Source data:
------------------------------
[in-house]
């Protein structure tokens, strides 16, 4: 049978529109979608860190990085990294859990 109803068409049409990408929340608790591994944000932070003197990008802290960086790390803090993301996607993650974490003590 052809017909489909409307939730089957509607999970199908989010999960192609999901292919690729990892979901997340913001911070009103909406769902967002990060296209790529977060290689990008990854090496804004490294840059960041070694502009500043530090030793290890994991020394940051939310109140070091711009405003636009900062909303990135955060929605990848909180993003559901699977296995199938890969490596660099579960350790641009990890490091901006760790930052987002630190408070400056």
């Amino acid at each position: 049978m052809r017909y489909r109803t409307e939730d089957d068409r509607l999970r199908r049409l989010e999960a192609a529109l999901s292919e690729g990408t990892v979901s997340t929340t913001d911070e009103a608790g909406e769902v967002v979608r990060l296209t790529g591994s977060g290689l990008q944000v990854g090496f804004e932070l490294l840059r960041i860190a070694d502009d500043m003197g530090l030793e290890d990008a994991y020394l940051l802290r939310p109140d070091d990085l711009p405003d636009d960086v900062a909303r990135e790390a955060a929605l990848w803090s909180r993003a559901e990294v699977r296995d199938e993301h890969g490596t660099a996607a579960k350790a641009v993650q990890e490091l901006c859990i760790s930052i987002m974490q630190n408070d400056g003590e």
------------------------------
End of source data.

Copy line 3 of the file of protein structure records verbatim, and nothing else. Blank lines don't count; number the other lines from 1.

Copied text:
């Amino acid at each position: 049978m052809r017909y489909r109803t409307e939730d089957d068409r509607l999970r199908r049409l989010e999960a192609a529109l999901s292919e690729g990408t990892v979901s997340t929340t913001d911070e009103a608790g909406e769902v967002v979608r990060l296209t790529g591994s977060g290689l990008q944000v990854g090496f804004e932070l490294l840059r960041i860190a070694d502009d500043m003197g530090l030793e290890d990008a994991y020394l940051l802290r939310p109140d070091d990085l711009p405003d636009d960086v900062a909303r990135e790390a955060a929605l990848w803090s909180r993003a559901e990294v699977r296995d199938e993301h890969g490596t660099a996607a579960k350790a641009v993650q990890e490091l901006c859990i760790s930052i987002m974490q630190n408070d400056g003590e």